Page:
Oct 042014


Reference ID Created Released Classification Origin
05MANILA3500 2005-08-01 08:42 2011-08-30 01:44 UNCLASSIFIED//FOR OFFICIAL USE ONLY Embassy Manila
This record is a partial extract of the original cable. The full text of the original cable is not available.



E.O. 12958: N/A
SUBJECT: TIP Update; Latest on Prosecutions; Municipalities
agree to fight trafficking


¶B. MANILA 2757
¶C. MANILA 1618

¶1. (U) This message is Sensitive But Unclassified –
Please handle accordingly.

¶2. (SBU) SUMMARY: The International Justice Mission (IJM)
reports that it continues to press forward with 15
Trafficking in Persons (TIP)-related prosecutions. We have
asked the Department of Justice (DoJ) to confirm the total
number of prosecutions ongoing nationally and it says it is
gathering the information. The DoJ informs us that 10
prosecutors newly designated to help in the TIP arena are
currently working on preliminary investigations of TIP
cases, but not on a full-time basis. An important
association of Philippine municipalities recently signed a
first-of-its-kind anti-TIP agreement with a key NGO and a
large shipping company. The GRP — aided by IJM —
continues to try to record its first conviction using its
anti-TIP law, but such a result remains elusive. End

News re Prosecutions

¶3. (U) The Philippine office of the NGO IJM and the GRP’s
Department of Justice (DoJ) continue to pursue trafficking-
related cases under the terms of the 2003 Anti-Trafficking
Law (R.A. 9208) and other statutes. IJM reports that, as
of July 27, it is working on nine cases under R.A. 9208,
plus another six cases under other statutes, such as the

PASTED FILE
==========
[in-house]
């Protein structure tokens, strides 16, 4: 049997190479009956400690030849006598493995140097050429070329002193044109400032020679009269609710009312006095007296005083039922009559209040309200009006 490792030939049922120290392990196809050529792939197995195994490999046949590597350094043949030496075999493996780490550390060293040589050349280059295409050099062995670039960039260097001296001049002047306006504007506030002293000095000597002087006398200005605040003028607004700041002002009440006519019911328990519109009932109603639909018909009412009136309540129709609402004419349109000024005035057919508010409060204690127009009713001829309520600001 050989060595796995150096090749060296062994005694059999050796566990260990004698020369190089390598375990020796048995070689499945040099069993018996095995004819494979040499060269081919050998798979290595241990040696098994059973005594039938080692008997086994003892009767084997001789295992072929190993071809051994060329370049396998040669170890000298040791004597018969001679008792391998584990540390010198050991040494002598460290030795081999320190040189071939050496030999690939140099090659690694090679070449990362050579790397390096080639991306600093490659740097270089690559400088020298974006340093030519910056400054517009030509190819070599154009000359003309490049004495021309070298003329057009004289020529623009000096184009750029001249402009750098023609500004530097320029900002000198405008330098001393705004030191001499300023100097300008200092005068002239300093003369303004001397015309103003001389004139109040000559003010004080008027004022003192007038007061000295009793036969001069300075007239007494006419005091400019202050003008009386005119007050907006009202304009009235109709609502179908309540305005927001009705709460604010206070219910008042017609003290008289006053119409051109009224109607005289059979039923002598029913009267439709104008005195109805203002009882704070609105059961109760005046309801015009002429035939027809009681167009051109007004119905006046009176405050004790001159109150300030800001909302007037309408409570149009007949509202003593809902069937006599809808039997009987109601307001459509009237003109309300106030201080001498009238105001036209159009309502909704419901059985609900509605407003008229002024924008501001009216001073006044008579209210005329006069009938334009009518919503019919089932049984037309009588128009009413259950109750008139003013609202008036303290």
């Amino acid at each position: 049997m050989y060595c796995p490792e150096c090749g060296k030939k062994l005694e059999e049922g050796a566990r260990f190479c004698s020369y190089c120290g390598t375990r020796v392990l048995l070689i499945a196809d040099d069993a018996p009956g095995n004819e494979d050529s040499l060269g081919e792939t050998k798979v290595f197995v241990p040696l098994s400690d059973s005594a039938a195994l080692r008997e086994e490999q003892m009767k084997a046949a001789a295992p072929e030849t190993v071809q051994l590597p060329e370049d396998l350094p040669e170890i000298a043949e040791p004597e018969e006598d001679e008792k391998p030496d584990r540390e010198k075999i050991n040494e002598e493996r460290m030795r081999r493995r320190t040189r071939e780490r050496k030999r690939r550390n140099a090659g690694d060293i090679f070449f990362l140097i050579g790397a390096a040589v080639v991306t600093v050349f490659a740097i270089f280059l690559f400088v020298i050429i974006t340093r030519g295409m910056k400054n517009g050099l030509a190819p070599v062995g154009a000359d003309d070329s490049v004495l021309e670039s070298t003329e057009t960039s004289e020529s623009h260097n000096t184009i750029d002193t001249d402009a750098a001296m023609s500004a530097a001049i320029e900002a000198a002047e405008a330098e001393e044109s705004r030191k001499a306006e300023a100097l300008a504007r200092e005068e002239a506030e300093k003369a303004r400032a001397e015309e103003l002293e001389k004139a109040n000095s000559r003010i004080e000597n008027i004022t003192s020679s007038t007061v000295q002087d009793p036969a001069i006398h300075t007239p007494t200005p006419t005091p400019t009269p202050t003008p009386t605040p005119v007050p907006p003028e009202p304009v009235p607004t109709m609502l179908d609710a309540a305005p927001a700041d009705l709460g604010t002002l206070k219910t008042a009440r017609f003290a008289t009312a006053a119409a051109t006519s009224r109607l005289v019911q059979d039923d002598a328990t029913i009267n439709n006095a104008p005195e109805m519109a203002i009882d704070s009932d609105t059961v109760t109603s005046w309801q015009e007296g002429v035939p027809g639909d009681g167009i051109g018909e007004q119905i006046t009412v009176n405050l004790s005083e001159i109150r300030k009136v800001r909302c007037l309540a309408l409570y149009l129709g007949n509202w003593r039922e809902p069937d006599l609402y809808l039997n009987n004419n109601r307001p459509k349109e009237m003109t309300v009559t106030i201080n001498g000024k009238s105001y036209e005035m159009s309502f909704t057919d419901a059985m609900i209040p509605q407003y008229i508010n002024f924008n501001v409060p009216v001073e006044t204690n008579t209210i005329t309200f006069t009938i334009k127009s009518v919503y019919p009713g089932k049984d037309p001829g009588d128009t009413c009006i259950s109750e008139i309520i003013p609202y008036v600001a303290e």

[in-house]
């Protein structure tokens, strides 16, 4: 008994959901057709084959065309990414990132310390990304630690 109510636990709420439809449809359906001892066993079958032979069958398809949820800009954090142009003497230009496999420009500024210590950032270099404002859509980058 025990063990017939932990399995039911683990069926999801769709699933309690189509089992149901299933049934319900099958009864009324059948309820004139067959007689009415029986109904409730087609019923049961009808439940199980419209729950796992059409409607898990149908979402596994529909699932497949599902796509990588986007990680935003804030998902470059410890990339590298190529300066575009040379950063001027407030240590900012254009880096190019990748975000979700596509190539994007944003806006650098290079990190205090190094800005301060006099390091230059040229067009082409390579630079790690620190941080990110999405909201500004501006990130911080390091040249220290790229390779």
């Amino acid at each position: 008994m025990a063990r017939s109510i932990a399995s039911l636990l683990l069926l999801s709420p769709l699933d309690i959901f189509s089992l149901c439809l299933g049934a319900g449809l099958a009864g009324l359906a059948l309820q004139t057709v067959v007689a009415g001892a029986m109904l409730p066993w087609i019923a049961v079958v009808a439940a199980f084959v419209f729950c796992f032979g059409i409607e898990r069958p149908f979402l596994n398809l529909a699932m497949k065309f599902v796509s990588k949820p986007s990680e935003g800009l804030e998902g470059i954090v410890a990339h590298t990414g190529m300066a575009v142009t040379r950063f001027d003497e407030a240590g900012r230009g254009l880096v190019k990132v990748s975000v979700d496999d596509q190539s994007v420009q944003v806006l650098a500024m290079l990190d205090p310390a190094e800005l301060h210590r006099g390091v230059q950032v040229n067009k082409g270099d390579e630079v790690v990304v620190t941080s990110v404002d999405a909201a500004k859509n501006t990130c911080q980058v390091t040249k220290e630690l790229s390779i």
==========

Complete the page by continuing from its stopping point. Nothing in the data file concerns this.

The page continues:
Anti-Illegal Recruitment Act — a figure unchanged since
Mission’s last report on this matter on June 30 (ref a).
Mission has requested statistics from the DoJ on TIP
prosecutions on a nation-wide basis for the first half of
2005 (the IJM figures are only part of the total). The DoJ
says it is compiling the information and promised to
provide it to us as soon as it becomes available.

¶4. (SBU) In terms of specific cases, IJM reports that it
is making headway in a case it filed on June 2 in Manila
against police officer Dennis Reci, the first public
official charged under the anti-TIP law (ref a). The
Manila Regional Trial Court has set an arraignment date for
Reci for October 10. IJM has filed a motion for the
issuance of a warrant of arrest for a second suspect in the
case, a person known as “Mommy Angel.” On July 6, the
Department of Labor and Employment issued an order to close
thc club, which Reci owned, and where he and others
allegedly coerced minors into sexual slavery. In the
meantime, a well-known case the DoJ has been pursuing
against suspected trafficker Alice Tongco — which IJM
expected to be concluded by mid-2005 — has been delayed.
The judge hearing the case has been on recess for over two
months and prosecutors do not expect the trial to resume
until mid-August. Lilian Doris Alejo, the DoJ prosecutor
for the case, recently told us that key witnesses for the
prosecution have recanted their testimony and will likely
be called to testify for the defense, making a verdict
against the defendant increasingly unlikely. The DoJ and
IJM had hoped that this case would be the first in which a